Sometimes Offensive Comedy is Just Llazy Laughs
When Dave Chappelle was announced as the host of this past weekend’s “Satuday Night Live,” I wondered how he was going to handle it.
Was he going to make fun of the backlash he continues to receive since his 2021 Netflix special, “The Closer,” which led to protests by some Netflix staff and a petition by students at his Washington, D.C., high school against a theater being named after him?
Or would he sharpen his rapier wit enough to do what I think he does best: hilarious social-political truth-telling that hits its targets and avoids the punching-down cheap shots against groups that are least able to defend themselves — such as transgender folks, the target that sparked protests?
I knew that he knew what was on our minds when he began his monologue by readying a brief statement: “I denounce antisemitism in all its forms and I stand with my friends in the Jewish community.”
As the audience chattered a tentative laughter, he put the statement in his pocket, saying, “And that, Kanye, is how you buy yourself some time.”
Chappelle bought himself enough time for his knowledgeable audience to laugh and clap. Then he continued his 15-minute monologue, riffing on the recent headline-making antisemitic nonsense expressed by rap star Kanye West, now called simply Ye, and NBA star Kyrie Irving.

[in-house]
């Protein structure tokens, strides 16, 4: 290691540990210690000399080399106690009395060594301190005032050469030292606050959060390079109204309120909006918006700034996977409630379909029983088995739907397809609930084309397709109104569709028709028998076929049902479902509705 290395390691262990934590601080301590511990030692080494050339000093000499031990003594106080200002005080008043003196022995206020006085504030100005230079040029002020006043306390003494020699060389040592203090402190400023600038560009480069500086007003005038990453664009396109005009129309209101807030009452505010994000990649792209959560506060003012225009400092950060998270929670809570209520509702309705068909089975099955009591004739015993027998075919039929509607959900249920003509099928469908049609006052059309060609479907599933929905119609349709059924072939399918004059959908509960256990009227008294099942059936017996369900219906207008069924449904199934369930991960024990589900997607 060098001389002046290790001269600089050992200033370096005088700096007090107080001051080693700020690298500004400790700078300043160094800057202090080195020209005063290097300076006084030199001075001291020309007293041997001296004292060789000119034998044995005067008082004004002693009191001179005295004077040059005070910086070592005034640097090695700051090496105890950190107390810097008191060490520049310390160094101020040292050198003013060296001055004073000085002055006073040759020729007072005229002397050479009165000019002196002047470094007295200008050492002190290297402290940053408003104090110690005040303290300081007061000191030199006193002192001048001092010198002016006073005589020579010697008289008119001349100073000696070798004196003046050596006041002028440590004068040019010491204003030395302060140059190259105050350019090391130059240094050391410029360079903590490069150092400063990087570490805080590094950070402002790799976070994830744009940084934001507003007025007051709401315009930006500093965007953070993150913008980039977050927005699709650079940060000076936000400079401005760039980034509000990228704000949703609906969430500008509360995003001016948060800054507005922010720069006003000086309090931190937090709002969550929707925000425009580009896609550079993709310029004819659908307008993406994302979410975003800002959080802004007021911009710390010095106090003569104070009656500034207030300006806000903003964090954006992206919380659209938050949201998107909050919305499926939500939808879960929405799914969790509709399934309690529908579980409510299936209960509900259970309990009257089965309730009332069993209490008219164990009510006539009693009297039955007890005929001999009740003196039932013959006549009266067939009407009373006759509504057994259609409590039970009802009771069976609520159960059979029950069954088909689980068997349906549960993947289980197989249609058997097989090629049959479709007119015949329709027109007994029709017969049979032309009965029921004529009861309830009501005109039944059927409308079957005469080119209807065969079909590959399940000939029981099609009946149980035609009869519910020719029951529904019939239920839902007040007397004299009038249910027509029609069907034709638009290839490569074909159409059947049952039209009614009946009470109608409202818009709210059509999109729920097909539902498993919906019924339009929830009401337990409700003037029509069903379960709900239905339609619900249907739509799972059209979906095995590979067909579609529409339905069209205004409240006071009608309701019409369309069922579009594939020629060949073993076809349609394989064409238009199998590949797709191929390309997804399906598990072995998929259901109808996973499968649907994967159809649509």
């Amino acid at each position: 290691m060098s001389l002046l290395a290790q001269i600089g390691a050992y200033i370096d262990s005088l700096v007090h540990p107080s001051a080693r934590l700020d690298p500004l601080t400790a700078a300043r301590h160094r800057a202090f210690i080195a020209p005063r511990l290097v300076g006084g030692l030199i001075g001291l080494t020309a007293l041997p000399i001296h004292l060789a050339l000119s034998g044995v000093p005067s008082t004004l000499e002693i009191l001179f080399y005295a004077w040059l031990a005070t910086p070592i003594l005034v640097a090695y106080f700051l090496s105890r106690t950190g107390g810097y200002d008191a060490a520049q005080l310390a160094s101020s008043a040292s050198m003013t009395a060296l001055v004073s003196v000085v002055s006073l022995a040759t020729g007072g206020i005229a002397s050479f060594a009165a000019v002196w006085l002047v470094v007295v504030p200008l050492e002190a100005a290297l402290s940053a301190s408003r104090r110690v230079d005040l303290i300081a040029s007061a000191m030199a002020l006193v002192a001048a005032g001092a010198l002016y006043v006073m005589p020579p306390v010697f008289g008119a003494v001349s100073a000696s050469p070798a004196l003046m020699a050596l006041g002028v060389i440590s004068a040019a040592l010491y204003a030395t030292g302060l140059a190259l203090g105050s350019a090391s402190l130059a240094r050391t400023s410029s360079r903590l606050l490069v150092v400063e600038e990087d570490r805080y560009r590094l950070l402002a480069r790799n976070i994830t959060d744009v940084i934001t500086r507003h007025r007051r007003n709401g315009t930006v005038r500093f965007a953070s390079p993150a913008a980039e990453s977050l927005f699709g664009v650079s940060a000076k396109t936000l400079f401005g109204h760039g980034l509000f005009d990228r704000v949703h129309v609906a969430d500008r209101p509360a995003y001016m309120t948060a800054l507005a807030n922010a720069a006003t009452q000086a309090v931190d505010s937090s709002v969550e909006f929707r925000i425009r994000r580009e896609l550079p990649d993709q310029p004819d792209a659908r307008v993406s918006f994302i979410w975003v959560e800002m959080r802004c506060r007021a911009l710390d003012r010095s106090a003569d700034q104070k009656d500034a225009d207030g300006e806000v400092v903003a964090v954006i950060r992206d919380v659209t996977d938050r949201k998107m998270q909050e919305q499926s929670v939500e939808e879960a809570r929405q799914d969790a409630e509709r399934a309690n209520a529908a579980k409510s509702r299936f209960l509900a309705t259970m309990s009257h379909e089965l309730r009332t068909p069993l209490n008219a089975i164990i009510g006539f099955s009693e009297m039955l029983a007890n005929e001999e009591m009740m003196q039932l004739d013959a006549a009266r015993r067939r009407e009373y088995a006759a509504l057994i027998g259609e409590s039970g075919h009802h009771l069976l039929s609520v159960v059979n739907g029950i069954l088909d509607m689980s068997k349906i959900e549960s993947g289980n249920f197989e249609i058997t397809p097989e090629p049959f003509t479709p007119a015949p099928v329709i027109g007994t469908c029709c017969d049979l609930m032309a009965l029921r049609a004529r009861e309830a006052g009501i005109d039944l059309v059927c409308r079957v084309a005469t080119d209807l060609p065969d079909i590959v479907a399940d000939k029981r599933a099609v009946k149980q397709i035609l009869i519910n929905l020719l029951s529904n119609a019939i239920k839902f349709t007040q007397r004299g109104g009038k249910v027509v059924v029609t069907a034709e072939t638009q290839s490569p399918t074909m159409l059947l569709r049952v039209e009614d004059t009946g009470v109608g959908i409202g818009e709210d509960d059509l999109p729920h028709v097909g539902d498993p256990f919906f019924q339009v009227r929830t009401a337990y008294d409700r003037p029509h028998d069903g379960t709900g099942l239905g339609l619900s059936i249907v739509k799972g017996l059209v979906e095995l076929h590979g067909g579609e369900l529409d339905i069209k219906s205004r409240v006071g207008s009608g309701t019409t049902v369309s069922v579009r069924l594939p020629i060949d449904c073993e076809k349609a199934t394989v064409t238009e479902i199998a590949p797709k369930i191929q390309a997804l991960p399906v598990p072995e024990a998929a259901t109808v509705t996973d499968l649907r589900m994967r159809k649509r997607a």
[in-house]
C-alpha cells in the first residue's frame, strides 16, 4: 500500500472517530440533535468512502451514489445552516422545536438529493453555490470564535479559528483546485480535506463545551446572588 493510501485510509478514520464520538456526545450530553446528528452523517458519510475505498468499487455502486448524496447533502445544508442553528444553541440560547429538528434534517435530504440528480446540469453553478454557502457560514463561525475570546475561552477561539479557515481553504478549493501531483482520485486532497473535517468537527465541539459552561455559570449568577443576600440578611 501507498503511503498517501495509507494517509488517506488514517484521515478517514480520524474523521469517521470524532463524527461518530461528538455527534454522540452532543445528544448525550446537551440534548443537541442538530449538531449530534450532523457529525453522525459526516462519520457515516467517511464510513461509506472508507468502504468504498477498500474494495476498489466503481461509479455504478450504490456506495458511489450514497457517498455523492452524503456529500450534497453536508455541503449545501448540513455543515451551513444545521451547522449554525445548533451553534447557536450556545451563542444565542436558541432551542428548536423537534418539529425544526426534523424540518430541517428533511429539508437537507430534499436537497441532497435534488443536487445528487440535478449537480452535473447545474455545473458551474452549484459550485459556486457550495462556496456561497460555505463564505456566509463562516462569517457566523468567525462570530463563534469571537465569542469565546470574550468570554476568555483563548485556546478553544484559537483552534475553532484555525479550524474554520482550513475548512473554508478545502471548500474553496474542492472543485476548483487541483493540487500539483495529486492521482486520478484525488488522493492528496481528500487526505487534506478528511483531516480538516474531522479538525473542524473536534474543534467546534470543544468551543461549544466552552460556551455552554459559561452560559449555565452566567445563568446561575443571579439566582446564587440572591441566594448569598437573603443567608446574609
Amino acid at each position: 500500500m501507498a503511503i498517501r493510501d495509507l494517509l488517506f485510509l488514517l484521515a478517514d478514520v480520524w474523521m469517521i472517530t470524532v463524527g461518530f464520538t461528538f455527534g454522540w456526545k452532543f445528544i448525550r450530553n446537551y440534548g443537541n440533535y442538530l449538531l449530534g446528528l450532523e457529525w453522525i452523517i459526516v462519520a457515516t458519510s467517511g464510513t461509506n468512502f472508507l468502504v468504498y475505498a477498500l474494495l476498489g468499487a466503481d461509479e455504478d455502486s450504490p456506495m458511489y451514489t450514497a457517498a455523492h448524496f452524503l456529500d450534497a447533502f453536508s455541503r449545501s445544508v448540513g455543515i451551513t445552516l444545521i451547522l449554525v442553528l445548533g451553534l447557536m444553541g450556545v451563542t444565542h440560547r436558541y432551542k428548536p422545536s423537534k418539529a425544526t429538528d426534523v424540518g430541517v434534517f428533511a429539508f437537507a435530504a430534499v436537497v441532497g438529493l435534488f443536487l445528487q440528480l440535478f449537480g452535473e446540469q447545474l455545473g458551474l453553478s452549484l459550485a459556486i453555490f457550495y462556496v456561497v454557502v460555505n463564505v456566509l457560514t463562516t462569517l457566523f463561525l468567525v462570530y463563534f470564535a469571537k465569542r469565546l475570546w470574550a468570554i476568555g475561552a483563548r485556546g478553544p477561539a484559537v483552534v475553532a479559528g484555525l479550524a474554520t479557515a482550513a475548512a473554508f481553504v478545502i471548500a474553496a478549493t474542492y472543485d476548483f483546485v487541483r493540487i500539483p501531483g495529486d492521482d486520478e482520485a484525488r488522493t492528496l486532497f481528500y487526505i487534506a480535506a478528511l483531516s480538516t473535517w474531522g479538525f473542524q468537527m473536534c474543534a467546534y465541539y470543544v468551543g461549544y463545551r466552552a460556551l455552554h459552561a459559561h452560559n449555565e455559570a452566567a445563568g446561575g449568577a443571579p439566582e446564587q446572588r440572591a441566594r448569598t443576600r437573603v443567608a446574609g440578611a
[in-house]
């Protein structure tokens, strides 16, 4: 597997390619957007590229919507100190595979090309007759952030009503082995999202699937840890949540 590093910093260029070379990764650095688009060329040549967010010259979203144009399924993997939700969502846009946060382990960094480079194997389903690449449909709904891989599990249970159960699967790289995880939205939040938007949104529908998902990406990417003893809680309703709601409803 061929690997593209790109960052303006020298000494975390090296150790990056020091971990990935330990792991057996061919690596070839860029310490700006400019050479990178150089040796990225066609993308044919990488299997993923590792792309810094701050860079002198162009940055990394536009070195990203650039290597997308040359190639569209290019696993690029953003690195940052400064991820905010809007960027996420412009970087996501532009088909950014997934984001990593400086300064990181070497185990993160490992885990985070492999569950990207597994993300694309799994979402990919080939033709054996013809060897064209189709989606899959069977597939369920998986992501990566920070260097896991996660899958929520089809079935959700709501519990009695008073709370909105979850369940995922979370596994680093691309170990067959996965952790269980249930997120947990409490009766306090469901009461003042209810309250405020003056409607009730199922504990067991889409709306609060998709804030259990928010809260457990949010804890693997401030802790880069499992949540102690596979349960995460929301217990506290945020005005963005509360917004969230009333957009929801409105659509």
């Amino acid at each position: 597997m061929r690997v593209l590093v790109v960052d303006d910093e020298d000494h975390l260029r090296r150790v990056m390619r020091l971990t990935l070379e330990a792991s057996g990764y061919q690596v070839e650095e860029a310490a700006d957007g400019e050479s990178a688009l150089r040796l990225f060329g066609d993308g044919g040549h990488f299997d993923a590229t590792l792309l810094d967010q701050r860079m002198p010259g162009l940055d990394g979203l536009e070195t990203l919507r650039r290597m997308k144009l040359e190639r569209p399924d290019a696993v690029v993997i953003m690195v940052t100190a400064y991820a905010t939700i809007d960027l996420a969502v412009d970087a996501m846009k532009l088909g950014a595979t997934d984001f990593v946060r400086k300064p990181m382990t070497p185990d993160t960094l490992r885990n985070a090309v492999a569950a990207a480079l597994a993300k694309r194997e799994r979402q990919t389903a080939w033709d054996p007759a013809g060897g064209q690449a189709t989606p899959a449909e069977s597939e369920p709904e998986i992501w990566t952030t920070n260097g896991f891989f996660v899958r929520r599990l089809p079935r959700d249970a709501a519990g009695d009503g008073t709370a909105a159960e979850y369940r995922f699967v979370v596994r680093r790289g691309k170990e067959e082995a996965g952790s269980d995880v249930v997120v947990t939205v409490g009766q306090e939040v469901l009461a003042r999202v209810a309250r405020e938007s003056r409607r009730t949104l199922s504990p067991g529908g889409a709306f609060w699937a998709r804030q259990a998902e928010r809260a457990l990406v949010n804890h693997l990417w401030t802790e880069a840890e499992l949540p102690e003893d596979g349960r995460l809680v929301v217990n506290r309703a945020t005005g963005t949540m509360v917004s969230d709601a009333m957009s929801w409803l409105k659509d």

It was mostly funny, although parts of it sounded to me like blurring the line between minimizing the offensive statements and excusing them.
Noting how many Jewish people work in Hollywood, he observed “you might go out to Hollywood, you might start connecting some kind of lines, and you could maybe adopt the delusion that the Jews run show business.”
But then he diminishes the significance to a question of self-censorship. “It’s not a crazy thing to think,” he said. “But it’s a crazy thing to say out loud in a climate like this.”
Actually, as I see it, the issue isn’t whether the observation is “crazy” but that it is dangerous and unfair regurgitation of an old prejudice about Jewish people running major institutions, implying some sort of conspiracy — and encouraging the sort of bigotry that led to the Holocaust, among other historical atrocities.